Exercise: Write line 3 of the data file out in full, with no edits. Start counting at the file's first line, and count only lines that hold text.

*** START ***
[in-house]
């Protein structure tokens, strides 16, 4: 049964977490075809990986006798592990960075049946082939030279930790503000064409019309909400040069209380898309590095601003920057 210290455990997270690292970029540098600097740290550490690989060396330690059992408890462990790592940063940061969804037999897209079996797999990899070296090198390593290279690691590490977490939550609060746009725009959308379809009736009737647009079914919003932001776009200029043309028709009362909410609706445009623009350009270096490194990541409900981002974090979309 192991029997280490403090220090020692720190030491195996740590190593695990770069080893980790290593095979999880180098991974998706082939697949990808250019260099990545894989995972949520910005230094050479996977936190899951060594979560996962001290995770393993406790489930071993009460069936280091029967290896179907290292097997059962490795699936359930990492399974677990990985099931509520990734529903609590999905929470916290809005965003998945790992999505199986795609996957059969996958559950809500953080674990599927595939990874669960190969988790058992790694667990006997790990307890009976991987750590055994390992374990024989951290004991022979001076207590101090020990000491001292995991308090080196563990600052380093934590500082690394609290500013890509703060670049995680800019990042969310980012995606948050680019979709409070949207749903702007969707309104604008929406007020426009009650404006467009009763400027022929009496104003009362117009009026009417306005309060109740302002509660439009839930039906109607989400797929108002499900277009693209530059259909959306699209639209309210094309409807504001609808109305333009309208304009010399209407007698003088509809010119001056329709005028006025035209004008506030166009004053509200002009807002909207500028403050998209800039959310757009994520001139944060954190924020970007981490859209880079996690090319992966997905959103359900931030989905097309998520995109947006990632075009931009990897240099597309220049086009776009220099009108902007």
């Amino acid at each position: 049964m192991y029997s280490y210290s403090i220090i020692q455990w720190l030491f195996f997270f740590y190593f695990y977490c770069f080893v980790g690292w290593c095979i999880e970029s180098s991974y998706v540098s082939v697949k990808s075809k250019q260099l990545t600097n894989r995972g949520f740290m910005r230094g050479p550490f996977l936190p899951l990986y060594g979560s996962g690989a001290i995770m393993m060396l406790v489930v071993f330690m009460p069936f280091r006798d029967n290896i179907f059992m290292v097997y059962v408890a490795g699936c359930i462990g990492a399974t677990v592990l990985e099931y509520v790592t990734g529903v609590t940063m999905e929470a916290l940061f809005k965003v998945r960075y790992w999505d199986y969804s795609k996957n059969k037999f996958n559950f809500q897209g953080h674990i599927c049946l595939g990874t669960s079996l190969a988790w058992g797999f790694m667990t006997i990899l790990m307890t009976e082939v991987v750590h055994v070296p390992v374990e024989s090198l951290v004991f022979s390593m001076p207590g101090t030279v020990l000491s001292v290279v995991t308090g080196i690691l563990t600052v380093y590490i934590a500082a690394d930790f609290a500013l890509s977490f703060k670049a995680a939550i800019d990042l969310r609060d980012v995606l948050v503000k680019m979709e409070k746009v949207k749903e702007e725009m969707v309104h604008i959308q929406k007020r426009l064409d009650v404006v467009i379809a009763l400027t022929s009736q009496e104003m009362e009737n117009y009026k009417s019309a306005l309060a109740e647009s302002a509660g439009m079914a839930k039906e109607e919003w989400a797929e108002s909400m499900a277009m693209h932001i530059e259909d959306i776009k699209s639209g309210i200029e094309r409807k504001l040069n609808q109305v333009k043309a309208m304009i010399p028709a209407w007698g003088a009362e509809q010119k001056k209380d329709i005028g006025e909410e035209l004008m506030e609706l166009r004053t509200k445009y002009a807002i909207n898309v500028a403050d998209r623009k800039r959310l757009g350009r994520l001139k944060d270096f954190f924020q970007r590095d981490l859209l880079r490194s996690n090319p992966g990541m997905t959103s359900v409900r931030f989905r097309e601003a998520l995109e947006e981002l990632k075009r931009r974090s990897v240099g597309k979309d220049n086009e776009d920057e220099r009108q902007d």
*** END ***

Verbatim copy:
């Amino acid at each position: 049964m192991y029997s280490y210290s403090i220090i020692q455990w720190l030491f195996f997270f740590y190593f695990y977490c770069f080893v980790g690292w290593c095979i999880e970029s180098s991974y998706v540098s082939v697949k990808s075809k250019q260099l990545t600097n894989r995972g949520f740290m910005r230094g050479p550490f996977l936190p899951l990986y060594g979560s996962g690989a001290i995770m393993m060396l406790v489930v071993f330690m009460p069936f280091r006798d029967n290896i179907f059992m290292v097997y059962v408890a490795g699936c359930i462990g990492a399974t677990v592990l990985e099931y509520v790592t990734g529903v609590t940063m999905e929470a916290l940061f809005k965003v998945r960075y790992w999505d199986y969804s795609k996957n059969k037999f996958n559950f809500q897209g953080h674990i599927c049946l595939g990874t669960s079996l190969a988790w058992g797999f790694m667990t006997i990899l790990m307890t009976e082939v991987v750590h055994v070296p390992v374990e024989s090198l951290v004991f022979s390593m001076p207590g101090t030279v020990l000491s001292v290279v995991t308090g080196i690691l563990t600052v380093y590490i934590a500082a690394d930790f609290a500013l890509s977490f703060k670049a995680a939550i800019d990042l969310r609060d980012v995606l948050v503000k680019m979709e409070k746009v949207k749903e702007e725009m969707v309104h604008i959308q929406k007020r426009l064409d009650v404006v467009i379809a009763l400027t022929s009736q009496e104003m009362e009737n117009y009026k009417s019309a306005l309060a109740e647009s302002a509660g439009m079914a839930k039906e109607e919003w989400a797929e108002s909400m499900a277009m693209h932001i530059e259909d959306i776009k699209s639209g309210i200029e094309r409807k504001l040069n609808q109305v333009k043309a309208m304009i010399p028709a209407w007698g003088a009362e509809q010119k001056k209380d329709i005028g006025e909410e035209l004008m506030e609706l166009r004053t509200k445009y002009a807002i909207n898309v500028a403050d998209r623009k800039r959310l757009g350009r994520l001139k944060d270096f954190f924020q970007r590095d981490l859209l880079r490194s996690n090319p992966g990541m997905t959103s359900v409900r931030f989905r097309e601003a998520l995109e947006e981002l990632k075009r931009r974090s990897v240099g597309k979309d220049n086009e776009d920057e220099r009108q902007d």